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Vol. XIV No. 16
Friday April 21 - April 27, 2006

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by Saichon Paewsoongnern



Dining well, but on the cheap

by Miss Terry Diner

(With Miss Terry Diner being on holidays this week, we have reprinted one of her columns of a few months ago, in which it was suggested that dining out in Pattaya could be done spectacularly cheaply, provided you did not want the spectacular venues.)

There is a tendency (natural enough too) to think that all the best food in Pattaya can only be had at one or other of our top hotels, or fine dining establishments, all of which have also become more numerous in recent years too. However, there are some excellent “other” eateries that should be tried by everyone who lives here, or is even on a holiday stop-over. These are the pavement cafes or roadside restaurants.
There are several obvious reasons that these great little eating outlets are not frequented more often by the expat community. First is generally a lack of confidence in kitchen cleanliness and secondly a lack of confidence in the ability to order dishes in Thai, since most of these places do not have an English menu board!
Over the past 12 years, the Dining Out Team has hit the streets many times to find some of the best places for you and to make the ordering of dishes a simple task.
Let’s clear up a few of the basic worries. First, cleanliness – the main problem in the ethnic eating stakes lies with incompletely washed vegetables or food stored at a warm temperature for too long. In one case the bacteria/viruses are left on the food and in the other the incorrect storage allows proliferation of the bugs.

This can be got over by careful selection of the food requested. Stay clear of raw vegetables, if unsure, and only order dishes that are cooked directly in front of you. This does mean that you won’t be ordering a curry from those large pots at the roadside vendor’s, and som tum (salad) with the pickled black crabs is also best avoided. Mind you, this can be taken to extremes. One friend on his first visit to Thailand ate only bananas as he thought they were the only “safe” food he could think of, that had not been touched!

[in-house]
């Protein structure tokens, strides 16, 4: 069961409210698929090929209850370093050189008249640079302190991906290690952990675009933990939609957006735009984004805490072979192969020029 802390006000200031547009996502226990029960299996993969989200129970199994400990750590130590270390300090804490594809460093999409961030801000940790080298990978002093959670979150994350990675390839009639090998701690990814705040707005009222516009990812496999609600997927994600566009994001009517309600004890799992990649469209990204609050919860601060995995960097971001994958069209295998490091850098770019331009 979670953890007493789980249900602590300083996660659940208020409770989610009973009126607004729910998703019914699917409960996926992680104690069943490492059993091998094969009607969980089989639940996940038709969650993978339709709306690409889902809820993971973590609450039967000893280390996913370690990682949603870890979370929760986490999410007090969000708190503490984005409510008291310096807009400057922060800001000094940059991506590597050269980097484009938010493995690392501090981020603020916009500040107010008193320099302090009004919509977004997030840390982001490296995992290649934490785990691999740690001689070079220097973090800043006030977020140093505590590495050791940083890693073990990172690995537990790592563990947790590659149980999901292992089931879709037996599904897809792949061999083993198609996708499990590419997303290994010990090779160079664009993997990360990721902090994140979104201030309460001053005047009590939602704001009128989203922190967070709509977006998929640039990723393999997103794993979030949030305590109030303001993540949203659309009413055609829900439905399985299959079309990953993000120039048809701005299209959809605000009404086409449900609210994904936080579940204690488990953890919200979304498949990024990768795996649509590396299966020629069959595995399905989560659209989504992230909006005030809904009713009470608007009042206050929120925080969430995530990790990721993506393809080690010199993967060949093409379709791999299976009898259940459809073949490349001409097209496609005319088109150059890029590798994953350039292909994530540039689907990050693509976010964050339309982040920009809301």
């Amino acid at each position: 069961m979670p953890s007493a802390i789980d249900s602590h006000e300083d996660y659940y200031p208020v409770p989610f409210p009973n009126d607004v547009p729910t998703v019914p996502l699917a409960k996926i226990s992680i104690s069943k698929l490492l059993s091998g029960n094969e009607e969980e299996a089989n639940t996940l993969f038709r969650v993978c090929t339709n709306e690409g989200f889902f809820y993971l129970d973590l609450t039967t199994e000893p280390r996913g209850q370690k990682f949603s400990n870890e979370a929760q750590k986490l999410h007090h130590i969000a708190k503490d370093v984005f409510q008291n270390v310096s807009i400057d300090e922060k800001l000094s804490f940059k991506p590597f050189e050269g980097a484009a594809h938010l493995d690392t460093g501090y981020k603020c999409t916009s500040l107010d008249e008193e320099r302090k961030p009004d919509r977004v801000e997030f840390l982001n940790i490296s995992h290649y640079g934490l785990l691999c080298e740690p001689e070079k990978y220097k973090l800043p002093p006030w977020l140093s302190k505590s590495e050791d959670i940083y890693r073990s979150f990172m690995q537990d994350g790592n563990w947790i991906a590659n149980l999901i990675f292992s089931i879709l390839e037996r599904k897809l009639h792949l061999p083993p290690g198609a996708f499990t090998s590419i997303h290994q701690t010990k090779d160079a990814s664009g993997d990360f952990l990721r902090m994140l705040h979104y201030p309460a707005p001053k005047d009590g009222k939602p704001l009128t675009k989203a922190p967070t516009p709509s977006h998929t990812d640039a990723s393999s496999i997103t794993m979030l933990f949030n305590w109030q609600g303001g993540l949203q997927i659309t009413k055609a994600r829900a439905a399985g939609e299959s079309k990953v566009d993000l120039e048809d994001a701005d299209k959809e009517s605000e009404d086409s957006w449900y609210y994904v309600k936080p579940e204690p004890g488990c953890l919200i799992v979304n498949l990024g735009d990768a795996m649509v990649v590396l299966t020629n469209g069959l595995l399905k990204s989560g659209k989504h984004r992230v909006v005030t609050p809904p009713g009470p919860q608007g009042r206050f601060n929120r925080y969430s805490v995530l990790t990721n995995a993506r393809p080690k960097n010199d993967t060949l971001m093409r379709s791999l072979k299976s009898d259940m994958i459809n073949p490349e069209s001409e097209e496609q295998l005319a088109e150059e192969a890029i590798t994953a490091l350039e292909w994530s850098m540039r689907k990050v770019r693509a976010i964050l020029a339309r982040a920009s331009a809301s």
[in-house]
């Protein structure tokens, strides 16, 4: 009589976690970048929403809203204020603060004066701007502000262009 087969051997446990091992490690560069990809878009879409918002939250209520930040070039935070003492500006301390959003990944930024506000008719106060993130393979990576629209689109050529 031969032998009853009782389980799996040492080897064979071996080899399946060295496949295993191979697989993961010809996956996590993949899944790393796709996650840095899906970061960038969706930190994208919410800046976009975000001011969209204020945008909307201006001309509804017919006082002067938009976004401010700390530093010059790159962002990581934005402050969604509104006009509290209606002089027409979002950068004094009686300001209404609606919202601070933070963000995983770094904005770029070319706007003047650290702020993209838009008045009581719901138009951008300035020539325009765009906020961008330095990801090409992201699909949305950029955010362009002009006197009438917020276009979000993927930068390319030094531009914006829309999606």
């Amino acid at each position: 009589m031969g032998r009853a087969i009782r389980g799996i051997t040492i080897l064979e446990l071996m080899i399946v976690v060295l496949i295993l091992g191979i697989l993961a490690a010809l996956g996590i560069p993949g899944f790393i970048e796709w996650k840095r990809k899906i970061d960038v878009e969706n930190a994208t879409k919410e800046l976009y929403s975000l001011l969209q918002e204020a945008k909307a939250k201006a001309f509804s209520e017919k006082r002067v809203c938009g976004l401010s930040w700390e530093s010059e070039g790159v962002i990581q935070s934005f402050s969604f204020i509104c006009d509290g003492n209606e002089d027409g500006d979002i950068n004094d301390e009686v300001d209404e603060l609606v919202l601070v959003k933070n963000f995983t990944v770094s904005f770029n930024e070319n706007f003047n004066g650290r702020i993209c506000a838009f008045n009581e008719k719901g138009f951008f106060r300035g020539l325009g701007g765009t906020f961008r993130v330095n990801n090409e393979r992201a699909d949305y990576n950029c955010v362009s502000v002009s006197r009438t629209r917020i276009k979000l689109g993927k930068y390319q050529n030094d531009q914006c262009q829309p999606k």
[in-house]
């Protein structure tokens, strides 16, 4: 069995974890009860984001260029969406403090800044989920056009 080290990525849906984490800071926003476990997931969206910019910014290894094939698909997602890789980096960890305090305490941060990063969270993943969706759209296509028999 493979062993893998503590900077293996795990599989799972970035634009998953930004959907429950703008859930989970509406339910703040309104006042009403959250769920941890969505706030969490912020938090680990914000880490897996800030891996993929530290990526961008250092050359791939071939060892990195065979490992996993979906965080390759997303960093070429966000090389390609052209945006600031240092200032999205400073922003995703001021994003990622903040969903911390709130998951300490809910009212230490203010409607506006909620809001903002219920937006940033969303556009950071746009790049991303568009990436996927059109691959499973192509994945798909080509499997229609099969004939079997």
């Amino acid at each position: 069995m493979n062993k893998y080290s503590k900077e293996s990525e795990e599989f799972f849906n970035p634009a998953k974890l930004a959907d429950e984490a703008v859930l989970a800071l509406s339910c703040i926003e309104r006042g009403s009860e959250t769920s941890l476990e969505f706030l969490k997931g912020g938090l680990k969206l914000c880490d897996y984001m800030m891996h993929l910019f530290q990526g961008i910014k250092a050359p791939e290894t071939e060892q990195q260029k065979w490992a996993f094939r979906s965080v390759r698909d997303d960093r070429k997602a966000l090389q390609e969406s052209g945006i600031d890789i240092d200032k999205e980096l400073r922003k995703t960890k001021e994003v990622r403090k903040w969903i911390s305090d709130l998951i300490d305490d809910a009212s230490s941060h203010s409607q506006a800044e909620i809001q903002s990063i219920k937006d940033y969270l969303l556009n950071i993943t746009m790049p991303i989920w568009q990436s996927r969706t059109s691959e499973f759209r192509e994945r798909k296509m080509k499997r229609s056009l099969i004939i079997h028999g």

Stick to ordering food that is cooked before your eyes. Stir fries, satays and omelets are fine and give you many menu choices. Learn a few of the required phrases like gai pad num mun hoy (chicken in oyster sauce), kai yat sai (Thai omelet), gai pad king (chicken with ginger), khao pad gai (fried rice with chicken) and gai pad bai kaprao (chicken with basil). Remember too the phrase “mai pet” if you do not want your food too spicy!
There are many venues that you can try, and you will always find that the better ones are crowded with local folk. You will also find that the cooks will try hard to understand your order and nothing is ever too much trouble (even running across the road to get a beer to go with the evening’s fare).

One such is on the footpath outside the (first of about eleven) 7-Eleven’s on Jomtien Beach Road. You can get your drinks in the 7-Eleven and order directly from the food carts on the sidewalk. Not much English is spoken here, but the cook on the noodle cart at the corner does have a little if you get totally stuck!
Another is on Third Road, close to the intersection with Soi 17 (with another 7-Eleven on the corner). A very popular place, this has food on offer from many different regions in Thailand. There is also another on Sukhumvit Road (opposite Pattaya Cane) between Central and North Roads, and another very busy and noisy area behind Walking Street and close to the Marine Bar.
For a great experience you owe it to yourself to try this type of cuisine. It is a most inexpensive night out. Bargain on spending around 100 baht for two people for dinner! You can feed 12 diners for the price of one elsewhere!

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